Artists Whose Debut Albums Sound Nothing Like Their Later Work

Some bands had their sound perfectly defined right from their first album — AC/DC and The Ramones come to mind — but other acts had to take some time before finding the style that best suited them. With that in mind, let’s take a look at five famous artists whose early recordings sound nothing like the later works that they would achieve commercial success with.

5. Before Phil Collins and Steve Hackett showed up, Genesis were a baroque pop act.

When you think of Genesis, you either think of the intricate prog-rock of The Lamb Lies Down On Broadway, or the 80s pop of albums like Invisible Touch. But their first album sounded nothing like either of those. Instead, it was a baroque pop album that sounds a bit like The Zombies, or the early recordings of The Bee Gees. This was before Phil Collins and guitarist Steve Hackett joined the band, both of whom would have a big effect on their sound. This album is rather difficult to find, since the band doesn’t own the rights to it. But if you’re willing to seek it out, it’s actually a fine album; just very different from what Genesis was known for.

4. Michael Bolton originally tried to make it as a metal singer.

In this case, it wasn’t just the first album. Before Bolton hit it big singing schmaltzy adult contemporary hits like “How Am I Supposed To Live Without You,” he tried in vain to make it as a hard rock/metal vocalist. Several early albums — all released on major labels — failed to make any impact. It wasn’t until he went the balladeer route with 1989’s Soul Provider that people started paying attention. For what it’s worth, you aren’t missing much if you ignore Bolton’s metal days. As you can tell from the clip above, it wasn’t much more than generic 80s hair metal. But hey, at least he tried to be cool before he started singing “Can I Touch You…There.”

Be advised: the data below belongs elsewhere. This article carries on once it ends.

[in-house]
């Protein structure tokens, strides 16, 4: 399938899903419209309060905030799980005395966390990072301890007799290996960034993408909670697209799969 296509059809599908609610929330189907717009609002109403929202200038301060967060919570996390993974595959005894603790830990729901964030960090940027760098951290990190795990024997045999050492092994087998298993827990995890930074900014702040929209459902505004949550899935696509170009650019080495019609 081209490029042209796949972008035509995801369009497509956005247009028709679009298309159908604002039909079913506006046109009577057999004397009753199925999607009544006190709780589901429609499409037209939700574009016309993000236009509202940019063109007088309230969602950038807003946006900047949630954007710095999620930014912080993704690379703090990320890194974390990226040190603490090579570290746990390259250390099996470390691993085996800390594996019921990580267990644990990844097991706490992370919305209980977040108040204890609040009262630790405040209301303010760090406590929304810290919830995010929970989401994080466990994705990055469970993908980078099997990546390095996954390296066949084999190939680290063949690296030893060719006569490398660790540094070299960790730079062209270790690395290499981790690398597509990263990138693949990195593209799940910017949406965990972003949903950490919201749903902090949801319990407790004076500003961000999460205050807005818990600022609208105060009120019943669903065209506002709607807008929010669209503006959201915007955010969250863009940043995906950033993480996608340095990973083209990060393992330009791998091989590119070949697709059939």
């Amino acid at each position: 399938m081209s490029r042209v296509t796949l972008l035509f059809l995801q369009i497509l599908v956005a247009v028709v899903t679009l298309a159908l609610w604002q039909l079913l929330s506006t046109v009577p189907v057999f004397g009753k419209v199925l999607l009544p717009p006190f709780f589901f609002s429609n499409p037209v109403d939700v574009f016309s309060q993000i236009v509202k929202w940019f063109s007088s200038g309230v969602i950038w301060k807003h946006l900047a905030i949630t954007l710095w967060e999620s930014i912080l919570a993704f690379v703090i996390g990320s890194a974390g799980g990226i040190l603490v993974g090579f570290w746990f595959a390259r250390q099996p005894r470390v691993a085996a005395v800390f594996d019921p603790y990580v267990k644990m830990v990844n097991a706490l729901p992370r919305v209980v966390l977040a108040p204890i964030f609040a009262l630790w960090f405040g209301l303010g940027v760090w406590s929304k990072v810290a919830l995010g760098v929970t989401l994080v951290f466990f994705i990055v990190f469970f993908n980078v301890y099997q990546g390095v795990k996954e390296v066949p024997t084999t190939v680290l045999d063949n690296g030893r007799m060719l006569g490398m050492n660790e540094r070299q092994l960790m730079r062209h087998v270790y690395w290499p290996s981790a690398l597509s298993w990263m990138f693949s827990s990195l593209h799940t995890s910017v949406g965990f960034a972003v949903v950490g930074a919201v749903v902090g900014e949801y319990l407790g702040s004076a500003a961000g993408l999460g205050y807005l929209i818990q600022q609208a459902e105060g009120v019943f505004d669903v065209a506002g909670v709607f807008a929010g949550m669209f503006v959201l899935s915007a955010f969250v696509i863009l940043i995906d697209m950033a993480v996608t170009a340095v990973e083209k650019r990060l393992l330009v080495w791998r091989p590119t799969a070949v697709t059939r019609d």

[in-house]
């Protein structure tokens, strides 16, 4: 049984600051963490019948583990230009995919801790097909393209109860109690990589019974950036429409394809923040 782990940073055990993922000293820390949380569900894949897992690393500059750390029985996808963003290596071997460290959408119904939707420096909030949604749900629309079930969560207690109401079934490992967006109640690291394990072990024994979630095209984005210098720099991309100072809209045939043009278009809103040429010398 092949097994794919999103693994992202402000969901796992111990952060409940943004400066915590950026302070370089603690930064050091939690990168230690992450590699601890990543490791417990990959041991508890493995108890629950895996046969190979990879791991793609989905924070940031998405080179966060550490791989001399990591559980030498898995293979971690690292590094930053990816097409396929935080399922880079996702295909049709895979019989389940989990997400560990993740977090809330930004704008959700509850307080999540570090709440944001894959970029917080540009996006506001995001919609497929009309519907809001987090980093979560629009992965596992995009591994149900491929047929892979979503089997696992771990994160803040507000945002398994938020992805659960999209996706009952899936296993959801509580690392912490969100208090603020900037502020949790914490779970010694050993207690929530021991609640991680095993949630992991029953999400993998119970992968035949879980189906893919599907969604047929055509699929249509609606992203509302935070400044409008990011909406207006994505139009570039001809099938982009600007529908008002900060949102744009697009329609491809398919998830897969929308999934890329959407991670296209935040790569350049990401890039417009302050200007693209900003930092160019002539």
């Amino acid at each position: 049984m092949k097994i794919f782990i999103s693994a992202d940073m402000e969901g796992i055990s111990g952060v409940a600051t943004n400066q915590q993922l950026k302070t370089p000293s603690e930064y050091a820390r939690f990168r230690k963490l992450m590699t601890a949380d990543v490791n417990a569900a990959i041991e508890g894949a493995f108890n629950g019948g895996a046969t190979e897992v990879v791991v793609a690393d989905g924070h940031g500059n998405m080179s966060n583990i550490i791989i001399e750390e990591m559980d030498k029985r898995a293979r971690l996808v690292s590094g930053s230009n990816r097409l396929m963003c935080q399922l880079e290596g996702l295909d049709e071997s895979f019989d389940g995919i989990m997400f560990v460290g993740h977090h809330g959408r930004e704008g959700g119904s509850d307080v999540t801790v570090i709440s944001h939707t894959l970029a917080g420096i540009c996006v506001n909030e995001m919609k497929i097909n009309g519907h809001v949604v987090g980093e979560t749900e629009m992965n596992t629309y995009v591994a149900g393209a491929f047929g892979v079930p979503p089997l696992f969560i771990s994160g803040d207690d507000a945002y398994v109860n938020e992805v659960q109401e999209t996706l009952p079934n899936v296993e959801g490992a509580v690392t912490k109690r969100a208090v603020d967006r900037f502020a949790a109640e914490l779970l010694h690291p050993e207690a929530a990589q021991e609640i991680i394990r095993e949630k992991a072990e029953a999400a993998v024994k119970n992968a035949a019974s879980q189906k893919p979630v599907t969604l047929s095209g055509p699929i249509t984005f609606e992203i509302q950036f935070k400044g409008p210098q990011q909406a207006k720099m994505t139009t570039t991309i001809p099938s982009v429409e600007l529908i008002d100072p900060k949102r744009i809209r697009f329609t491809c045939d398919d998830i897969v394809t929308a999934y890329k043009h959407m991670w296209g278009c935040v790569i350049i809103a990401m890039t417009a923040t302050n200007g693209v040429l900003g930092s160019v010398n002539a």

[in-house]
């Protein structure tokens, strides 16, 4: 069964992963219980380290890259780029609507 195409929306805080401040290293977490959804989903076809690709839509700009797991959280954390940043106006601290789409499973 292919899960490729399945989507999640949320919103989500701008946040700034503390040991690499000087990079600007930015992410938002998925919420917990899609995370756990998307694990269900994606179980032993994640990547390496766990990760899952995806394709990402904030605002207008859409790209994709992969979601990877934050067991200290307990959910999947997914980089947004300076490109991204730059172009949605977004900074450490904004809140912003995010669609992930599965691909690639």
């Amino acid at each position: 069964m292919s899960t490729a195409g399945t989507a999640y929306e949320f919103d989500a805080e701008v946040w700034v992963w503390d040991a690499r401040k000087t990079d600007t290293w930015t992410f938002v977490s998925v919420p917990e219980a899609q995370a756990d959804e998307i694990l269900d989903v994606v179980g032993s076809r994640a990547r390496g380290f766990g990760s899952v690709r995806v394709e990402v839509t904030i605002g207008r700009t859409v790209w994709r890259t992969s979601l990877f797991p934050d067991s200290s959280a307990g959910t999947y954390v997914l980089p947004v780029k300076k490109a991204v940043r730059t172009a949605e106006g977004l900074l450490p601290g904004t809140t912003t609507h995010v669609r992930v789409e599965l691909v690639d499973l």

3. Alanis Morissette was originally a dance-pop star.

Before Alanis Morissette was giving us her raw emotions, and telling us about her dalliances in movie theaters, she was trying to make it as a dance-pop singer in the mold of say, Gloria Estefan or Paula Abdul. It’s honestly jarring to listen to some of this, mostly for the shock of hearing Alanis’s trademark howl performing such fluffy, inconsequential material. Luckily, Morissette’s dance-pop stage only lasted one album. Her work turned far more personal with 1995’s Jagged Little Pill, which became one of the most popular albums of the 90s.

2. The Beastie Boys began as hardcore punks.

Before becoming hip-hop legends with License To Ill and Paul’s Boutique, the Beastie Boys made straightforward, blistering punk rock. Their 1982 debut, Polly Wog Stew, featured eight tracks, and was just over 10 minutes long. Even after the Beastie Boys drastically changed their sound, they never totally abandoned their punk roots. Tracks from 1994’s Ill Communication like “Tough Guy,” and “Heart Attack Man” don’t sound radically different from the band’s early work.

1. Tori Amos’s 80s synth-pop beginnings with Y Kant Tori Read

Before Tori Amos became one of the most influential, innovative artists of her time, she was singing fairly generic synth-pop. As the singer of the thankfully short-lived band Y Kant Tori Read, she sang over terribly dated 80s synths and drum machines that sound like pretty much everything else made in that cursed musical decade. Thankfully, Amos would go solo and drastically change her sound with 1992’s Little Earthquakes. Oh, fun fact, the drummer for Y Kant Tori Read was future Guns ‘N Roses and Velvet Revolver drummer Matt Sorum.